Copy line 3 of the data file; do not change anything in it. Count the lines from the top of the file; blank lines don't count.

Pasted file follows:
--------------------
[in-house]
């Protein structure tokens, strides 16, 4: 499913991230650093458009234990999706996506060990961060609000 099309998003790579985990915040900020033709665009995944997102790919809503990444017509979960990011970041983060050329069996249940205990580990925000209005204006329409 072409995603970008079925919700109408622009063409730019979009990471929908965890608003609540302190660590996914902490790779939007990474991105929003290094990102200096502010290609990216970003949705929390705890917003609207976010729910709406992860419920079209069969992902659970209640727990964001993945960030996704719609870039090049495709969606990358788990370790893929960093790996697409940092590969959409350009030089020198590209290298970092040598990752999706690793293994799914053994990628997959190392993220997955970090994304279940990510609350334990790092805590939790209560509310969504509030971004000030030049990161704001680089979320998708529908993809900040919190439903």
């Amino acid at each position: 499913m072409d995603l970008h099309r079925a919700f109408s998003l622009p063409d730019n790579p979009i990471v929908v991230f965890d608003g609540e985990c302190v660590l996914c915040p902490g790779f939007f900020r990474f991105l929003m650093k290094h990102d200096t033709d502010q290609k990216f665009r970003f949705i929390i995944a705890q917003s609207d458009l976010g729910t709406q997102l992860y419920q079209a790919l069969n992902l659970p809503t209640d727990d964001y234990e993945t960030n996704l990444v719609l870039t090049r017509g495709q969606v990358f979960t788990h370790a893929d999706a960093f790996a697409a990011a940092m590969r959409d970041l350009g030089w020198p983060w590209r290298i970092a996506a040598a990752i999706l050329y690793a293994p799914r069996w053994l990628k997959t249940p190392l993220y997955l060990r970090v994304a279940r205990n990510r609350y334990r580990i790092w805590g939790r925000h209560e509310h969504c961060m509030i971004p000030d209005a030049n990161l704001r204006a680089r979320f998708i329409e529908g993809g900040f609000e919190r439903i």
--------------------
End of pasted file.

């Amino acid at each position: 499913m072409d995603l970008h099309r079925a919700f109408s998003l622009p063409d730019n790579p979009i990471v929908v991230f965890d608003g609540e985990c302190v660590l996914c915040p902490g790779f939007f900020r990474f991105l929003m650093k290094h990102d200096t033709d502010q290609k990216f665009r970003f949705i929390i995944a705890q917003s609207d458009l976010g729910t709406q997102l992860y419920q079209a790919l069969n992902l659970p809503t209640d727990d964001y234990e993945t960030n996704l990444v719609l870039t090049r017509g495709q969606v990358f979960t788990h370790a893929d999706a960093f790996a697409a990011a940092m590969r959409d970041l350009g030089w020198p983060w590209r290298i970092a996506a040598a990752i999706l050329y690793a293994p799914r069996w053994l990628k997959t249940p190392l993220y997955l060990r970090v994304a279940r205990n990510r609350y334990r580990i790092w805590g939790r925000h209560e509310h969504c961060m509030i971004p000030d209005a030049n990161l704001r204006a680089r979320f998708i329409e529908g993809g900040f609000e919190r439903i």